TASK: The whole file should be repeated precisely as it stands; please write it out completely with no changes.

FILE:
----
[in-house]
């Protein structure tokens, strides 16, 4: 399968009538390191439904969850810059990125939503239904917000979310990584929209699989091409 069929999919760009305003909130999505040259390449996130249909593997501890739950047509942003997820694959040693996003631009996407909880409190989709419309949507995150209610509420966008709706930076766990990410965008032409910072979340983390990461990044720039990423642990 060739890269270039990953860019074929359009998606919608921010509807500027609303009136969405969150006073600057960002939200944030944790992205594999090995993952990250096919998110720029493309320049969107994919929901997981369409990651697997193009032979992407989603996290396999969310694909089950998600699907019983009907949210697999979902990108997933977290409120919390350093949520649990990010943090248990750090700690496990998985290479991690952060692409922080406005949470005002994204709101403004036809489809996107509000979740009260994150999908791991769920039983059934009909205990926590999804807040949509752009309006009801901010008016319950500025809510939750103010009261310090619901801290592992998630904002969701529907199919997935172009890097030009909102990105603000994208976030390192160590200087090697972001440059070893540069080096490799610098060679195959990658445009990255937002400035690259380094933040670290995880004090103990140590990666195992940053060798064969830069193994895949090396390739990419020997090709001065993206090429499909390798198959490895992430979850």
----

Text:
[in-house]
């Protein structure tokens, strides 16, 4: 399968009538390191439904969850810059990125939503239904917000979310990584929209699989091409 069929999919760009305003909130999505040259390449996130249909593997501890739950047509942003997820694959040693996003631009996407909880409190989709419309949507995150209610509420966008709706930076766990990410965008032409910072979340983390990461990044720039990423642990 060739890269270039990953860019074929359009998606919608921010509807500027609303009136969405969150006073600057960002939200944030944790992205594999090995993952990250096919998110720029493309320049969107994919929901997981369409990651697997193009032979992407989603996290396999969310694909089950998600699907019983009907949210697999979902990108997933977290409120919390350093949520649990990010943090248990750090700690496990998985290479991690952060692409922080406005949470005002994204709101403004036809489809996107509000979740009260994150999908791991769920039983059934009909205990926590999804807040949509752009309006009801901010008016319950500025809510939750103010009261310090619901801290592992998630904002969701529907199919997935172009890097030009909102990105603000994208976030390192160590200087090697972001440059070893540069080096490799610098060679195959990658445009990255937002400035690259380094933040670290995880004090103990140590990666195992940053060798064969830069193994895949090396390739990419020997090709001065993206090429499909390798198959490895992430979850």